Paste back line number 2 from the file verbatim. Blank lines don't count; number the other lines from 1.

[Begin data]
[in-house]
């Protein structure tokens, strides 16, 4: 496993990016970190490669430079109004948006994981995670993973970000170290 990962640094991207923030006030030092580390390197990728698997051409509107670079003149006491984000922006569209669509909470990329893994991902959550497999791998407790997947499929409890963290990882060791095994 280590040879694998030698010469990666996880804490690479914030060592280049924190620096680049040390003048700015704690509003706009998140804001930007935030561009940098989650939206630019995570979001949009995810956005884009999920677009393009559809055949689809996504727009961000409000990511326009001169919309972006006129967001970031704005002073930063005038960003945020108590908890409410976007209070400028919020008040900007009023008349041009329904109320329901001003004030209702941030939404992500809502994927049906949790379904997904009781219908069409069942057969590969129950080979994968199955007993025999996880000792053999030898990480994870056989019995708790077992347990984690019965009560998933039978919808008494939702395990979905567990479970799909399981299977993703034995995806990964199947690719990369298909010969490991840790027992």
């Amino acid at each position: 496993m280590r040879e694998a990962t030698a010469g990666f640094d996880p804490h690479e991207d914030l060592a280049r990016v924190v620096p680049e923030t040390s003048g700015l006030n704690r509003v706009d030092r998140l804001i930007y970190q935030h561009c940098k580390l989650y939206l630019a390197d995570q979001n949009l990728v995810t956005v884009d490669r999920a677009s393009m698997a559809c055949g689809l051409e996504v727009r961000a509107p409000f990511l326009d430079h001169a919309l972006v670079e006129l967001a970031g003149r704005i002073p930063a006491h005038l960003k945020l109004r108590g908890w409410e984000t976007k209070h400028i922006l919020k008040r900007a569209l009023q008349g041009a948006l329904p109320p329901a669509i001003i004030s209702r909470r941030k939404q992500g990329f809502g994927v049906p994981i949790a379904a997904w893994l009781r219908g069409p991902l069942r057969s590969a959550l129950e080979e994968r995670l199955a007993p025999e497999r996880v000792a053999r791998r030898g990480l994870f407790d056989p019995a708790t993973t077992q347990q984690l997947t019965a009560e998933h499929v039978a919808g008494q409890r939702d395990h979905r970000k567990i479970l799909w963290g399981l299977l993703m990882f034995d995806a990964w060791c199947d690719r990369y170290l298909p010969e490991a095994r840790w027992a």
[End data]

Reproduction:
């Protein structure tokens, strides 16, 4: 496993990016970190490669430079109004948006994981995670993973970000170290 990962640094991207923030006030030092580390390197990728698997051409509107670079003149006491984000922006569209669509909470990329893994991902959550497999791998407790997947499929409890963290990882060791095994 280590040879694998030698010469990666996880804490690479914030060592280049924190620096680049040390003048700015704690509003706009998140804001930007935030561009940098989650939206630019995570979001949009995810956005884009999920677009393009559809055949689809996504727009961000409000990511326009001169919309972006006129967001970031704005002073930063005038960003945020108590908890409410976007209070400028919020008040900007009023008349041009329904109320329901001003004030209702941030939404992500809502994927049906949790379904997904009781219908069409069942057969590969129950080979994968199955007993025999996880000792053999030898990480994870056989019995708790077992347990984690019965009560998933039978919808008494939702395990979905567990479970799909399981299977993703034995995806990964199947690719990369298909010969490991840790027992």